China-Central Asia natural gas pipeline fostering a shared future
Maintenance workers are on patrol inspection at the Horgos initial compressor station, the first station of the China-Central Asia natural gas pipeline in China, of the West Pipeline Company under China Oil & Gas Pipeline Network Corporation (PipeChina) in Horgos, northwest China's Xinjiang Uygur Autonomous Region, Feb. 4, 2021. (Xinhua/Ding Lei)
URUMQI/ASHGABAT, Aug. 24 (Xinhua) -- Modiarov Behzod woke up at around 6 a.m. and refreshed himself, gearing up for yet another day of work deep in the desert.
The August sun had already begun to shine brightly, and the azure-blue sky was gradually clearing up after the sandy conditions of the previous night had dissipated.
Braving the heatwaves, Behzod, an operator in a natural gas field, and his colleagues headed to their workstation in the vast Karakum Desert, situated in the central Asian country of Turkmenistan, renowned for boasting the world's fourth-largest natural gas reserves.
GAS FLOWING FROM CENTRAL ASIA TO CHINA
Behzod hails from Turkmenistan and pursued his university eduction in China. After completing his studies, he returned to his homeland to pursue a career in the natural gas industry with the China National Petroleum Corporation's (CNPC) Amu Darya River gas project, CNPC's largest overseas natural gas project with a peak production capacity of 41 million cubic meters per day.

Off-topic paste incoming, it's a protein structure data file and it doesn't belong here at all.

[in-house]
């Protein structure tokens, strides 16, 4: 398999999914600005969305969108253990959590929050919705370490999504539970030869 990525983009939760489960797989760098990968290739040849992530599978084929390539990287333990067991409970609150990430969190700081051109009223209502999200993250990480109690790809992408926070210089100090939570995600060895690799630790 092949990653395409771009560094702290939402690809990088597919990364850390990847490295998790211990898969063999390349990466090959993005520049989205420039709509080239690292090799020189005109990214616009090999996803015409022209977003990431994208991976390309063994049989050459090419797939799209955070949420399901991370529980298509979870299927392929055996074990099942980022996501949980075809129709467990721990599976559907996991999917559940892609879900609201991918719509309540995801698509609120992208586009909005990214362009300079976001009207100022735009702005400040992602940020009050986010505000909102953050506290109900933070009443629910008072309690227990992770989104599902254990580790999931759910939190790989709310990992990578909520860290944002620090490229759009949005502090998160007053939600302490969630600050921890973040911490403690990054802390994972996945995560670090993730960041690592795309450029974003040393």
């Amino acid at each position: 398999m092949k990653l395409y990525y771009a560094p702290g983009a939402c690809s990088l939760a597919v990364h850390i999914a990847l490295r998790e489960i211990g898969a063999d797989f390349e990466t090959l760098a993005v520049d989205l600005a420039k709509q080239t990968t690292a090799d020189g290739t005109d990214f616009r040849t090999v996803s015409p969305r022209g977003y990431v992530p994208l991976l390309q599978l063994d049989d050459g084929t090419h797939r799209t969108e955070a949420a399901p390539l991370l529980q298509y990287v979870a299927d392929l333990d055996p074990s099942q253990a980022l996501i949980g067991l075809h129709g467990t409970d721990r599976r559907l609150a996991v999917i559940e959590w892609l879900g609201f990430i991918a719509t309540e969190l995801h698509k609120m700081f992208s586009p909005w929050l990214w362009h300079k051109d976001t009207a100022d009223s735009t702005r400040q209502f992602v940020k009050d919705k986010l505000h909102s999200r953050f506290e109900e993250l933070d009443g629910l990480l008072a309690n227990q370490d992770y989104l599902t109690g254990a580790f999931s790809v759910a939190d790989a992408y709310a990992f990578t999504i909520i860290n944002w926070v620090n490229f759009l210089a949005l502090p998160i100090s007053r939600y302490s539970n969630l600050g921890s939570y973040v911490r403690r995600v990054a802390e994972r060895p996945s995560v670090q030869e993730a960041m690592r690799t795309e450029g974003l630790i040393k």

The process of gas networks and their flow is highly intricate. Freshly extracted gas from over 100 wells scattered across the desert is channeled through gathering stations before being transported to the processing plant for a series of essential procedures including desulfurization, decarbonization, dehydration, and dehydrocarbonation.
After thirty minutes, the gas will reach the border area between Turkmenistan and Uzbekistan 10 km away and merge into the China-Central Asia natural gas pipeline, jointly operated by CNPC and local partners.
Starting from the first compressor station, the natural gas in the pipeline will travel nearly 2,000 km eastward over the next 84 hours traversing wild deserts and grasslands, and reach the Chinese border city of Horgos in the Xinjiang Uygur Autonomous Region.
"There are four gas sources for the pipeline network. The two main gas sources are from Turkmenistan, accounting for three-quarters of the total intake. In addition, there are gas sources in Uzbekistan and Kazakhstan," said Zuo Dong, director of the Shymkent office of the China-Kazakhstan natural gas pipeline joint venture of the Sino-Pipeline International Company, adding that the pipeline network has greatly boosted energy infrastructure interconnection between China and Central Asian countries.
NEW SILK ROAD OF ENERGY
On Dec. 14, 2009, the heads of state of China, Turkmenistan, Uzbekistan and Kazakhstan jointly inaugurated the China-Central Asia natural gas pipeline. As a part of the pipeline network runs parallel to the ancient Silk Road, the pipeline has been deemed the "new silk road of energy."